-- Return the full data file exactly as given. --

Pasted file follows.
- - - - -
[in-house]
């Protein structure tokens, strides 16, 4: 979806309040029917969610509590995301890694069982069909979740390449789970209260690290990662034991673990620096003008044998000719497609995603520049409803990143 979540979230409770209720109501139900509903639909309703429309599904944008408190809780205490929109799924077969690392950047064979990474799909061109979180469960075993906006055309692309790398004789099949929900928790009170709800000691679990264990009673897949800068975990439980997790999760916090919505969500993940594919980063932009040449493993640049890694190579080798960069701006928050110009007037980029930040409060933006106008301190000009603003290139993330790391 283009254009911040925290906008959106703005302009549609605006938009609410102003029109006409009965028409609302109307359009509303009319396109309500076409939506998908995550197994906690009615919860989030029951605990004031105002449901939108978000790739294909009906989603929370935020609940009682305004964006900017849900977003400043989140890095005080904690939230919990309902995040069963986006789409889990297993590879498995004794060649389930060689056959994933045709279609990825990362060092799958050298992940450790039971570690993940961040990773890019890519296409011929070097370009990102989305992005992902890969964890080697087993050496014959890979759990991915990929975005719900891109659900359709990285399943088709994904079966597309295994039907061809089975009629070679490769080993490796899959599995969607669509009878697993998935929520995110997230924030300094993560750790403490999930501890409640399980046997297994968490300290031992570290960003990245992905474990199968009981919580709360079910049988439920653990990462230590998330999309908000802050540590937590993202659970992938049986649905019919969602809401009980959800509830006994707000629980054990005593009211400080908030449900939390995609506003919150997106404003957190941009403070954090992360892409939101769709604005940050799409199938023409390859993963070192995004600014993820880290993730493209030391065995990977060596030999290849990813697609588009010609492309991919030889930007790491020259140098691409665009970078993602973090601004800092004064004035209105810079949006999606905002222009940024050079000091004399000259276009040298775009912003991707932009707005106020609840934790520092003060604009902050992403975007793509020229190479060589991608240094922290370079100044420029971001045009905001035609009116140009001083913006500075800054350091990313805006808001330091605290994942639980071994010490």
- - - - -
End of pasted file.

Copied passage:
[in-house]
């Protein structure tokens, strides 16, 4: 979806309040029917969610509590995301890694069982069909979740390449789970209260690290990662034991673990620096003008044998000719497609995603520049409803990143 979540979230409770209720109501139900509903639909309703429309599904944008408190809780205490929109799924077969690392950047064979990474799909061109979180469960075993906006055309692309790398004789099949929900928790009170709800000691679990264990009673897949800068975990439980997790999760916090919505969500993940594919980063932009040449493993640049890694190579080798960069701006928050110009007037980029930040409060933006106008301190000009603003290139993330790391 283009254009911040925290906008959106703005302009549609605006938009609410102003029109006409009965028409609302109307359009509303009319396109309500076409939506998908995550197994906690009615919860989030029951605990004031105002449901939108978000790739294909009906989603929370935020609940009682305004964006900017849900977003400043989140890095005080904690939230919990309902995040069963986006789409889990297993590879498995004794060649389930060689056959994933045709279609990825990362060092799958050298992940450790039971570690993940961040990773890019890519296409011929070097370009990102989305992005992902890969964890080697087993050496014959890979759990991915990929975005719900891109659900359709990285399943088709994904079966597309295994039907061809089975009629070679490769080993490796899959599995969607669509009878697993998935929520995110997230924030300094993560750790403490999930501890409640399980046997297994968490300290031992570290960003990245992905474990199968009981919580709360079910049988439920653990990462230590998330999309908000802050540590937590993202659970992938049986649905019919969602809401009980959800509830006994707000629980054990005593009211400080908030449900939390995609506003919150997106404003957190941009403070954090992360892409939101769709604005940050799409199938023409390859993963070192995004600014993820880290993730493209030391065995990977060596030999290849990813697609588009010609492309991919030889930007790491020259140098691409665009970078993602973090601004800092004064004035209105810079949006999606905002222009940024050079000091004399000259276009040298775009912003991707932009707005106020609840934790520092003060604009902050992403975007793509020229190479060589991608240094922290370079100044420029971001045009905001035609009116140009001083913006500075800054350091990313805006808001330091605290994942639980071994010490």